A man can never have too much red wine, too many books, or too much ammunition.

Rudyard Kipling

Back in May 2008, to great rejoicing and fanfare, Cabelas opened a new branch in Scarborough, Maine. John was so excited he started dancing around.

Whats the big deal? I said. Its just another store.

Its Cabelas! John explained by energetically waving his hands over his head.

I still didnt understand what all the fuss was about, so he took me shopping. It was a revelation. Billed as the Worlds Foremost Outfitters of Outdoor Equipment, Cabelas turned out to be Disneyland for gun nuts. The dcor was vintage hunting lodge, with mounted trophy heads popping out from every wall. There was a shooting arcade, a Gun Library, and a freshwater aquarium, but the centerpiece of the store was an ersatz mountain where taxidermied animals frolicked. To discourage shoppers from attempting to climb it, Cabelas did not sell crampons or guide books for trekking through the Himalayas. The store only sold useful outdoor stuff such as turkey calls and camouflage bikinis, both of which I had to try even though I had no chance of succeeding.


12. When Worlds Collide


Chapter Twelve

When Worlds Collide

Your salvation doesnt interest me. Mine does.

When Worlds Collide, 1951

Its my fathers eightieth birthday weekend. My brother, his wife, and their daughter are taking a red-eye flight from California and landing early on Saturday morning. They are staying in Wellesley for thirty-six hours, long enough to land, say hello, have dinner, and then they are fleeing back to Palo Alto. We have not been all together since my mother died fifteen years ago.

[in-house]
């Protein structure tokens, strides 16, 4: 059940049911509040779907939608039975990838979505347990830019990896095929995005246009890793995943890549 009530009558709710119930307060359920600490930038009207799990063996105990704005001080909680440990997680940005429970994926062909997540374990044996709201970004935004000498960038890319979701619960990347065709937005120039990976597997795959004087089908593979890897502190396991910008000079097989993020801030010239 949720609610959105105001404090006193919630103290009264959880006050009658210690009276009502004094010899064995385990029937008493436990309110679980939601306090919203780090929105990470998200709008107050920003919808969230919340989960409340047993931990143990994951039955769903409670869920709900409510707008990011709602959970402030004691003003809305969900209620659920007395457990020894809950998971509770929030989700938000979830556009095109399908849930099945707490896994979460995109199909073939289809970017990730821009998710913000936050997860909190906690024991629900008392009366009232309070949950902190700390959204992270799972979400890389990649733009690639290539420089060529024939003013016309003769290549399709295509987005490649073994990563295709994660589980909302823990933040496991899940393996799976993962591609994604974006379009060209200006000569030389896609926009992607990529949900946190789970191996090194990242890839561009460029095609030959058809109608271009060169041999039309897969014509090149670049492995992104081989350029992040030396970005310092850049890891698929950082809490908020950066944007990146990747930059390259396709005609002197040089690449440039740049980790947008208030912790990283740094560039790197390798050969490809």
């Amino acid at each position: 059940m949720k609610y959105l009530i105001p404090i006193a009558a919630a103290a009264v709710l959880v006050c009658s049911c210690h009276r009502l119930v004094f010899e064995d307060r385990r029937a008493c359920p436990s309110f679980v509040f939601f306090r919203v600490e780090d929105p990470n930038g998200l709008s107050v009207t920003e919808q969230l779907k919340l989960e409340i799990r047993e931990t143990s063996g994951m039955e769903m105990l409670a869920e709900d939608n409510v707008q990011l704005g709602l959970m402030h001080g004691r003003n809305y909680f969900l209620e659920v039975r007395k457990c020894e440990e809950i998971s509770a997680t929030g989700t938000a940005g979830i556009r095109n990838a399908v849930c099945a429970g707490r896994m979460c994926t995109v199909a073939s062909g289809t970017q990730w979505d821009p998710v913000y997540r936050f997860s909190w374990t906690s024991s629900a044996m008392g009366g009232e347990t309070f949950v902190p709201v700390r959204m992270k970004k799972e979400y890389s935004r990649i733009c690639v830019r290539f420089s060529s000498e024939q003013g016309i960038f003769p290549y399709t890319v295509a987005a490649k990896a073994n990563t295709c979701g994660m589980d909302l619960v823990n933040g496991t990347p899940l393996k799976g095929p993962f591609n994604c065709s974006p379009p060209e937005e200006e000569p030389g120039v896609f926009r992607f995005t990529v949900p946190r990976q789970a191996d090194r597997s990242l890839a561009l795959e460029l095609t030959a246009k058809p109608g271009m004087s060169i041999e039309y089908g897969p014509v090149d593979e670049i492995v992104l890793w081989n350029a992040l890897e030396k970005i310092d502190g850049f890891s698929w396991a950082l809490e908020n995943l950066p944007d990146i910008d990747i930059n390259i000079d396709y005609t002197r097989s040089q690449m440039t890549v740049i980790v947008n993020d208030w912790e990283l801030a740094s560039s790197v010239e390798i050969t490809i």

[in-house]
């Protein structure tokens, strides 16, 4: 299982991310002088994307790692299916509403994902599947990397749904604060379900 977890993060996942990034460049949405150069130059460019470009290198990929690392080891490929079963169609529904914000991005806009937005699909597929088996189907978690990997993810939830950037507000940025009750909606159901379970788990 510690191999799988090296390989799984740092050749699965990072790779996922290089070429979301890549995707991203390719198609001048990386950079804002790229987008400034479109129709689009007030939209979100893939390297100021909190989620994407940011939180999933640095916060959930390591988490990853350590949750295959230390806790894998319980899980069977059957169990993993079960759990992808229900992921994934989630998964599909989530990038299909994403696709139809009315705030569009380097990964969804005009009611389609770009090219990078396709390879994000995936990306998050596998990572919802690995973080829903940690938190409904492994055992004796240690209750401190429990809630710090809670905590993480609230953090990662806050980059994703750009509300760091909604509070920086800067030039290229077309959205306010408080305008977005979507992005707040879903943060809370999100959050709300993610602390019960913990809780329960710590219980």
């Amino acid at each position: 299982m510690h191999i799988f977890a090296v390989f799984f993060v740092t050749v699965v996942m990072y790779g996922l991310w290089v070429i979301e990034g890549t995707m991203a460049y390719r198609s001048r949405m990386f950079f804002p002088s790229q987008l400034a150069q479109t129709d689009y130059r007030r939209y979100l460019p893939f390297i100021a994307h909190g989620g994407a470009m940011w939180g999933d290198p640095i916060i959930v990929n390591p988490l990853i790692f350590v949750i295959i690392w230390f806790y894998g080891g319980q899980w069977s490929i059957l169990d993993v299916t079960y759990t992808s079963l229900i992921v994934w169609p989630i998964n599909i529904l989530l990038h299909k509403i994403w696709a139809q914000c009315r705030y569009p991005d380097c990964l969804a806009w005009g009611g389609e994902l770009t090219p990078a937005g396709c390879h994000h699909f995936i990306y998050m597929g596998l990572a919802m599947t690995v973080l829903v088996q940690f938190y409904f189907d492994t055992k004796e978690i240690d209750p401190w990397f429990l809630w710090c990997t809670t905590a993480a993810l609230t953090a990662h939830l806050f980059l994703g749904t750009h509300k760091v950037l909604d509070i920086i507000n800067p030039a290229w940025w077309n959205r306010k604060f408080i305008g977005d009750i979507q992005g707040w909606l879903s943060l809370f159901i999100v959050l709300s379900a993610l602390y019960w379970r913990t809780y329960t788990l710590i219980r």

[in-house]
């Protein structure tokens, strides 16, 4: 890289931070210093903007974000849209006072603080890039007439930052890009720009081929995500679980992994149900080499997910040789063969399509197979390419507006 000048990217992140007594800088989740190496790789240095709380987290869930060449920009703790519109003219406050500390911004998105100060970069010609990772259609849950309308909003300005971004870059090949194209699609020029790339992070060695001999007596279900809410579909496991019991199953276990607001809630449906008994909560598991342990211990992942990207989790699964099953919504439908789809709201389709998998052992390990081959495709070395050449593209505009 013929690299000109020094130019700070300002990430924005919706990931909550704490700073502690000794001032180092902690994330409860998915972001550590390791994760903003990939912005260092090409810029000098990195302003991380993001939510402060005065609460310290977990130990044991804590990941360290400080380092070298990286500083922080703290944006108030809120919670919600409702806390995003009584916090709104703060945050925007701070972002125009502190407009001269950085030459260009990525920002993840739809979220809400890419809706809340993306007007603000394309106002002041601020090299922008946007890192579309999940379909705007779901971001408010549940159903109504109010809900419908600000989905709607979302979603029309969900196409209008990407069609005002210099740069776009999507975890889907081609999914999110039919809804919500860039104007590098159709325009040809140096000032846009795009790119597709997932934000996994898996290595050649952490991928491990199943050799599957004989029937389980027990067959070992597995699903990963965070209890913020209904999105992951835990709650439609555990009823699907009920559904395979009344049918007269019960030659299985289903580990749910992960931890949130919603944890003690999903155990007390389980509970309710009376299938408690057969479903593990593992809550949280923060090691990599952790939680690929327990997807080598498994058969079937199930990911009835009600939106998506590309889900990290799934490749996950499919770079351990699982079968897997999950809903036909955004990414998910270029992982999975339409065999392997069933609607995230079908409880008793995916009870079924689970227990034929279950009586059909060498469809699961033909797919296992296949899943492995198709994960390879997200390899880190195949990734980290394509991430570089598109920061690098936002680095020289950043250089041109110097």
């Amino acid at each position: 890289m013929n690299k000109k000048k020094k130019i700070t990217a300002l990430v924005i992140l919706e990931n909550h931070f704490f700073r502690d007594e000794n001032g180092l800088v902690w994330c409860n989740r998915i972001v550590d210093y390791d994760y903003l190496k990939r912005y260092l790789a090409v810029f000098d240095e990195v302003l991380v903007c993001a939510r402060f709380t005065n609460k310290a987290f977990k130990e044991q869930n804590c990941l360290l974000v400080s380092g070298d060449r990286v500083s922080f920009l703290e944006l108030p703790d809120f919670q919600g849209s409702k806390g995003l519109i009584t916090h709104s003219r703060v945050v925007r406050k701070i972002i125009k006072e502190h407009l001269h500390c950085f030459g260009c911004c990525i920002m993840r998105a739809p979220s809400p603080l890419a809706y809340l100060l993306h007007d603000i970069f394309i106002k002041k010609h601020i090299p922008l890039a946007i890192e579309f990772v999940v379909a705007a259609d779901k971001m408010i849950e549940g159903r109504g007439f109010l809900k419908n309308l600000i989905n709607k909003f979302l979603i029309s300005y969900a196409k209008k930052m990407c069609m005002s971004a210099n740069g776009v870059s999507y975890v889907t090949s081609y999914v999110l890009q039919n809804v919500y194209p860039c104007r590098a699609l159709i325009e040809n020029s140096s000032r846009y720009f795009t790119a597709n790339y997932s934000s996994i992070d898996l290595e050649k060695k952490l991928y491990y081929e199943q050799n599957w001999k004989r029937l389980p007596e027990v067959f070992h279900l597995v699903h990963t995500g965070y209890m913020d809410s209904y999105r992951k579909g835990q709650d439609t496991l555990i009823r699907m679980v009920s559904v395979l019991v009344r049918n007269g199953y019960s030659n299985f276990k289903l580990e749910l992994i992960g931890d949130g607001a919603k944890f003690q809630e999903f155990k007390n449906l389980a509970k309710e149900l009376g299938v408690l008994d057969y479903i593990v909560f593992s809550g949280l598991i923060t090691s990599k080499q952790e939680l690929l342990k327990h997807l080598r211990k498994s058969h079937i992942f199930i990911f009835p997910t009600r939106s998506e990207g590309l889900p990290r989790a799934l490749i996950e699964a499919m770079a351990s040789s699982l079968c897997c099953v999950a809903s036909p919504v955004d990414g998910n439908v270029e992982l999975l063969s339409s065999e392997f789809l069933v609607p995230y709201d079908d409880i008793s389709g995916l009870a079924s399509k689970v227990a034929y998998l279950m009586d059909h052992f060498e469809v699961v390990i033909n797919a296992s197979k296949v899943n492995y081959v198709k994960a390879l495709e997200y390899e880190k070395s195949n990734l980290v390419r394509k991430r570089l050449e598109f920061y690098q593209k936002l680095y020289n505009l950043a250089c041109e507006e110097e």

Am I thinking about this? No. I am trying to organize the freezer. The impending arrival of a thousand pounds of moose meat creates an acute space management problem. In 2000, according to the USDA, the national average consumption was 195 pounds of meat per person. One moose, then, feeds a family of four over the course of a year if you can figure out how to preserve it. One solution is jerky, but Id really rather not turn good meat into spicy strips of shoe leather.

If were lucky, well get a moose right away! John hollers cheerfully, and bounces down the stairs, through the kitchen, and out the front door as fast as he can. Hes heading up to Maine. Its Friday night, meaning that hes got Saturday and Sunday to scout. On Monday, the moose season officially starts. He is also trying very hard to disappear before my family gets here. Families are just bigger versions of other peoples babies: theyre adorable until they start throwing tantrums and screaming. In my case, theyre screaming in Korean and sometimes French, depending on who shows up and the nature of the occasionsay, my sisters wedding. Nobody has a clue what the other person is saying, but theyre all saying it very LOUDLY.


13. Don’t Shoot the Deer in the Ass


Chapter Thirteen

Dont Shoot the Deer in the Ass

The hunter is not least a subject of song, who brings peace to our pastures and feasts us with every sort of meat.

Synesisus of Cyrene, Letter 148, 1st century AD

It is 5 A.M., and John is getting ready to go deer hunting. Outside, its twenty-three degrees in the disappearing dark, and the fields are frozen. By the time I turn over, a shy mist is rising from the land, blending earth and sky. John is using my half of the bed to offload and organize his gear. I am pretending to be asleep.